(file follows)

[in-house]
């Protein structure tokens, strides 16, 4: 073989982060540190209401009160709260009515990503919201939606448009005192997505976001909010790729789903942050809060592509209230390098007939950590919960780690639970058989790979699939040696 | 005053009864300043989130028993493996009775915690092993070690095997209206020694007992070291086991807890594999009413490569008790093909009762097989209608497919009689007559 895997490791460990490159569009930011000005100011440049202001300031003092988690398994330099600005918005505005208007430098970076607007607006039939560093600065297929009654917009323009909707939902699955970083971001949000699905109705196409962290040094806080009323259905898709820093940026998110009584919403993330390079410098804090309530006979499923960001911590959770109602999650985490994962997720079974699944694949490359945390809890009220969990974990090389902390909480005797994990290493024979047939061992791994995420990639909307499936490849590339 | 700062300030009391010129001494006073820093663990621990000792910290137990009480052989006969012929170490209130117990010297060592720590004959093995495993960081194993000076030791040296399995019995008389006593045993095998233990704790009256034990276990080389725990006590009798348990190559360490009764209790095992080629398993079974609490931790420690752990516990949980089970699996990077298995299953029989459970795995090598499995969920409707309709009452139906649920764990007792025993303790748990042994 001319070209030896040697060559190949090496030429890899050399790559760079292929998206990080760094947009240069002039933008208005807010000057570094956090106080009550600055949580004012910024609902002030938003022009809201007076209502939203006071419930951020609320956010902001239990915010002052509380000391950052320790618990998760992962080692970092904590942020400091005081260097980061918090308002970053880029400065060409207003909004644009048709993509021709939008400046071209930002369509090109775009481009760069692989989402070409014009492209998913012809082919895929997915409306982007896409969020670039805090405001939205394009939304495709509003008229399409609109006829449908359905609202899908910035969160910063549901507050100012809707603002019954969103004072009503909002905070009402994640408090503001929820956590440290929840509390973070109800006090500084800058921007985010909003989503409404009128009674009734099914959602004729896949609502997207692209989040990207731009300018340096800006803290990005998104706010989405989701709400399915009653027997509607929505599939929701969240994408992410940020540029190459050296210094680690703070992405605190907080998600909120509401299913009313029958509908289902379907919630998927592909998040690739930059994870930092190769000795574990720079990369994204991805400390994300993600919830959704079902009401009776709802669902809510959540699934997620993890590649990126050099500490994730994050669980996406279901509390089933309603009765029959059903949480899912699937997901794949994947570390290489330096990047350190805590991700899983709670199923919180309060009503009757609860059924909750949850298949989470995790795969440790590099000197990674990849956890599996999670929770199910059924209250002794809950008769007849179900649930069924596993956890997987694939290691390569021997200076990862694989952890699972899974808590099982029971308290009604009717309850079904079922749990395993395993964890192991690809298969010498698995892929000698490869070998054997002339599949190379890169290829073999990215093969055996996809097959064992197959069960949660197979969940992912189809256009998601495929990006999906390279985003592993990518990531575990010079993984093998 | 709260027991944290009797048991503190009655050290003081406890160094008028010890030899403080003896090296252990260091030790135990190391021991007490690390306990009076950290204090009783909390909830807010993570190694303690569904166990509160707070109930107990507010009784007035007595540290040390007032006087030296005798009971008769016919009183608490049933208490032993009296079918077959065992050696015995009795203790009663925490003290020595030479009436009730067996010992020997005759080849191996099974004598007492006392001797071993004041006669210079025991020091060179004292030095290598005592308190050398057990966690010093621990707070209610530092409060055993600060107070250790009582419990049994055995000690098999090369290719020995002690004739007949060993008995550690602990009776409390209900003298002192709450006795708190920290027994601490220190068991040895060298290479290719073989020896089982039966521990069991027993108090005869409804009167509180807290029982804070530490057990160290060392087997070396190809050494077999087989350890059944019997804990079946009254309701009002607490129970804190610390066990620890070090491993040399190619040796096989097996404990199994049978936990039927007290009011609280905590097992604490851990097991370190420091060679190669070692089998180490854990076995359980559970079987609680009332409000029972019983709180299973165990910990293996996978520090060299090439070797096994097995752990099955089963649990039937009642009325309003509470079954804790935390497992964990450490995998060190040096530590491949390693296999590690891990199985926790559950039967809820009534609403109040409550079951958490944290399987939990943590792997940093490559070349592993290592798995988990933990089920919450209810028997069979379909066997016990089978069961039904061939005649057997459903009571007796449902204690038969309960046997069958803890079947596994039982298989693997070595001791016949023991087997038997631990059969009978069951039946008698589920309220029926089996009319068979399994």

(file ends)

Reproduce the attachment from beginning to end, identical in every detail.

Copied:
[in-house]
């Protein structure tokens, strides 16, 4: 073989982060540190209401009160709260009515990503919201939606448009005192997505976001909010790729789903942050809060592509209230390098007939950590919960780690639970058989790979699939040696 | 005053009864300043989130028993493996009775915690092993070690095997209206020694007992070291086991807890594999009413490569008790093909009762097989209608497919009689007559 895997490791460990490159569009930011000005100011440049202001300031003092988690398994330099600005918005505005208007430098970076607007607006039939560093600065297929009654917009323009909707939902699955970083971001949000699905109705196409962290040094806080009323259905898709820093940026998110009584919403993330390079410098804090309530006979499923960001911590959770109602999650985490994962997720079974699944694949490359945390809890009220969990974990090389902390909480005797994990290493024979047939061992791994995420990639909307499936490849590339 | 700062300030009391010129001494006073820093663990621990000792910290137990009480052989006969012929170490209130117990010297060592720590004959093995495993960081194993000076030791040296399995019995008389006593045993095998233990704790009256034990276990080389725990006590009798348990190559360490009764209790095992080629398993079974609490931790420690752990516990949980089970699996990077298995299953029989459970795995090598499995969920409707309709009452139906649920764990007792025993303790748990042994 001319070209030896040697060559190949090496030429890899050399790559760079292929998206990080760094947009240069002039933008208005807010000057570094956090106080009550600055949580004012910024609902002030938003022009809201007076209502939203006071419930951020609320956010902001239990915010002052509380000391950052320790618990998760992962080692970092904590942020400091005081260097980061918090308002970053880029400065060409207003909004644009048709993509021709939008400046071209930002369509090109775009481009760069692989989402070409014009492209998913012809082919895929997915409306982007896409969020670039805090405001939205394009939304495709509003008229399409609109006829449908359905609202899908910035969160910063549901507050100012809707603002019954969103004072009503909002905070009402994640408090503001929820956590440290929840509390973070109800006090500084800058921007985010909003989503409404009128009674009734099914959602004729896949609502997207692209989040990207731009300018340096800006803290990005998104706010989405989701709400399915009653027997509607929505599939929701969240994408992410940020540029190459050296210094680690703070992405605190907080998600909120509401299913009313029958509908289902379907919630998927592909998040690739930059994870930092190769000795574990720079990369994204991805400390994300993600919830959704079902009401009776709802669902809510959540699934997620993890590649990126050099500490994730994050669980996406279901509390089933309603009765029959059903949480899912699937997901794949994947570390290489330096990047350190805590991700899983709670199923919180309060009503009757609860059924909750949850298949989470995790795969440790590099000197990674990849956890599996999670929770199910059924209250002794809950008769007849179900649930069924596993956890997987694939290691390569021997200076990862694989952890699972899974808590099982029971308290009604009717309850079904079922749990395993395993964890192991690809298969010498698995892929000698490869070998054997002339599949190379890169290829073999990215093969055996996809097959064992197959069960949660197979969940992912189809256009998601495929990006999906390279985003592993990518990531575990010079993984093998 | 709260027991944290009797048991503190009655050290003081406890160094008028010890030899403080003896090296252990260091030790135990190391021991007490690390306990009076950290204090009783909390909830807010993570190694303690569904166990509160707070109930107990507010009784007035007595540290040390007032006087030296005798009971008769016919009183608490049933208490032993009296079918077959065992050696015995009795203790009663925490003290020595030479009436009730067996010992020997005759080849191996099974004598007492006392001797071993004041006669210079025991020091060179004292030095290598005592308190050398057990966690010093621990707070209610530092409060055993600060107070250790009582419990049994055995000690098999090369290719020995002690004739007949060993008995550690602990009776409390209900003298002192709450006795708190920290027994601490220190068991040895060298290479290719073989020896089982039966521990069991027993108090005869409804009167509180807290029982804070530490057990160290060392087997070396190809050494077999087989350890059944019997804990079946009254309701009002607490129970804190610390066990620890070090491993040399190619040796096989097996404990199994049978936990039927007290009011609280905590097992604490851990097991370190420091060679190669070692089998180490854990076995359980559970079987609680009332409000029972019983709180299973165990910990293996996978520090060299090439070797096994097995752990099955089963649990039937009642009325309003509470079954804790935390497992964990450490995998060190040096530590491949390693296999590690891990199985926790559950039967809820009534609403109040409550079951958490944290399987939990943590792997940093490559070349592993290592798995988990933990089920919450209810028997069979379909066997016990089978069961039904061939005649057997459903009571007796449902204690038969309960046997069958803890079947596994039982298989693997070595001791016949023991087997038997631990059969009978069951039946008698589920309220029926089996009319068979399994």